Prior to the press release, Buse’s lawyer Eren Keskin stated that Buse harmed herself as a result of the violations of her rights in prison and she is currently in the Rehabilitation Center of Metris Prison.

After reminding [us] during the press release that Buse had been on hunger strike several times, struggling to initiate her gender affirmation process, it was stated: “The extent of this systematic torture became so unbearable for her that, on 27 July 2019, Buse performed an action by cutting off her genitals as a reaction to the Ministry of Justice’s arbitrary usurping of her right; her action was to escape from the prison that is her body and to prevent the surgical process from being interrupted and herself from being dragged to death. She was taken to the hospital.”

At the release, it was reminded that Buse needs to be saved from the prison of her body and she needs solidarity and power to do so: “We call on all LGBTI+s and those who are against LGBTI+ phobia to support the solidarity network we will establish.”

“We see that Buse’s body nor her psychology has now no power to withstand this torture.”

The full text of the press release is as follows:

“We, as Buse’s friends, know that this discriminatory process that Buse has been subjected to and has been fighting against for over 6 years is not the first example of the violence that trans women are exposed to both in prisons and in social life. It is necessary to see that this process, which has been extended by the Ministry of Justice for months, is the result of the whole policy of violence against trans women who are kept in isolation claiming security reasons, while [it is] their security [that] needs to be ensured. It is necessary to raise a voice against this cycle of violence. Transphobia and isolating conditions in prisons threaten and harm the psychological and physical integrity of trans people.”

“Last year Diren Coşkun and this year Esra Arıkan had to take various actions to make their voices heard because of the discrimination, violence and torture they were subjected to in prisons. Buse has been subjected to multiple discrimination, too, every moment she has spent in prison, and she has had to start hunger strikes during the 6 years she has fought for her right to start the gender affirmation process. Unfortunately, it is not difficult to guess that many trans people, neither whose names nor living conditions are known, have been subjected to various discrimination.”

“Buse has been in prison for 24 years. We want Buse to live. We see that neither Buse’s body nor her psychology now has power to withstand this torture that Buse has been fighting against for many years. The extent of this systematic torture became so unbearable for her that, on 27 July 2019, Buse performed an action by cutting off her genitals as a reaction to the Ministry of Justice’s arbitrary decision usurp her right; her action was to escape from the prison that is her body and to prevent the surgical process from being interrupted and herself from being dragged to death. She was taken to the hospital. She is better now and has been referred to Metris Prison.”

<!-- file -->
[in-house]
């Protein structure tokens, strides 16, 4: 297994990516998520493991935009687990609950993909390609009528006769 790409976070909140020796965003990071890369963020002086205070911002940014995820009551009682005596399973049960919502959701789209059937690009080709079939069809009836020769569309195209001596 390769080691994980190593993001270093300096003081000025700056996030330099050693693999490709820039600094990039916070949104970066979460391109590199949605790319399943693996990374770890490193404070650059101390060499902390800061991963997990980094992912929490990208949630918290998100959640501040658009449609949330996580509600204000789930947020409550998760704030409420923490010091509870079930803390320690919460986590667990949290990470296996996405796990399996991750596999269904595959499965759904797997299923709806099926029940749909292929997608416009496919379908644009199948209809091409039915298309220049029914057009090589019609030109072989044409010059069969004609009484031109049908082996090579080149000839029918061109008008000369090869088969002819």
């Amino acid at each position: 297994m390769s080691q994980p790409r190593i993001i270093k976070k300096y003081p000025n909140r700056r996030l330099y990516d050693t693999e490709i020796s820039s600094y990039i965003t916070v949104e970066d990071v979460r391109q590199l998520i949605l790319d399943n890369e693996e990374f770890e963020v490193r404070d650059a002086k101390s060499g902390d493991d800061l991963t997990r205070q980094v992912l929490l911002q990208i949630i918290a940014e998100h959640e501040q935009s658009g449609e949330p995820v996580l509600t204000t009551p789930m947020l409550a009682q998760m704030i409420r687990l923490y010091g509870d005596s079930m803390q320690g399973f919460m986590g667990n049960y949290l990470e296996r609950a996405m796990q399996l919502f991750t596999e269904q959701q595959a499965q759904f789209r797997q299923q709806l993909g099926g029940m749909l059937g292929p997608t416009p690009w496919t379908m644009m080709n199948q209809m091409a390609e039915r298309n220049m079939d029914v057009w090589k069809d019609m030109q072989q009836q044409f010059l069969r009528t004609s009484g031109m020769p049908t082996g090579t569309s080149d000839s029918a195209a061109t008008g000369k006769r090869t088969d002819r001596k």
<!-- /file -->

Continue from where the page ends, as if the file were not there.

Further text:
“Buse needs to be saved from the prison of her body so that she can live and she needs solidarity and power to do so. We call on all LGBTI+s and those who are against LGBTI+ phobia to support the solidarity network we will establish.”

“Buse is not the first to face these hardships; we will continue our fight to prevent trans women from being subjected to discrimination and ill-treatment in prisons. We ask you to spread this call to make the public aware of Buse and other trans prisoners.”

“You can follow the recent news via Twitter account @buseyasasin and the hashtag #BuseYaşasın (#LetBuseLive).

Akit continues its attempts at defaming LGBTI+ achievements

LGBTI+ rights advocates continue their battles at court for the recognition of their right to gender transition procedures. As Emirhan Çelebi wrote in his recent article on his battle against Cerrahpaşa Training Hospital’s unlawful practices. In court Çelebi challenged the arbitrary denial of hysterectomy and oophorectomy surgeries to trans men. Çelebi and his attorneys won the case against the hospital, after the hospital administration’s appeal to Council of State.

This pursuit of justice seems to have upset the extreme rightwing daily Akit, who have repeatedly targeted LGBTI+ activists, with troubling examples of hate speech. Trans individuals in Turkey have the right to gender affirmation surgeries and are indeed forced to do so in order to have their gender recognized in their ID cards. Such mandatory surgery is in itself a violation of the rights of trans individuals, another realm of struggle for trans activists. The legal battle in this case was to ensure that the hospital follows the law.  Yet, Akit’s slur-ridden news article attempts to turn this struggle on its head, suggesting that this achievement is a travesty of justice, that the hospital’s “righteous” appeal was “tripped up” by the Council of State.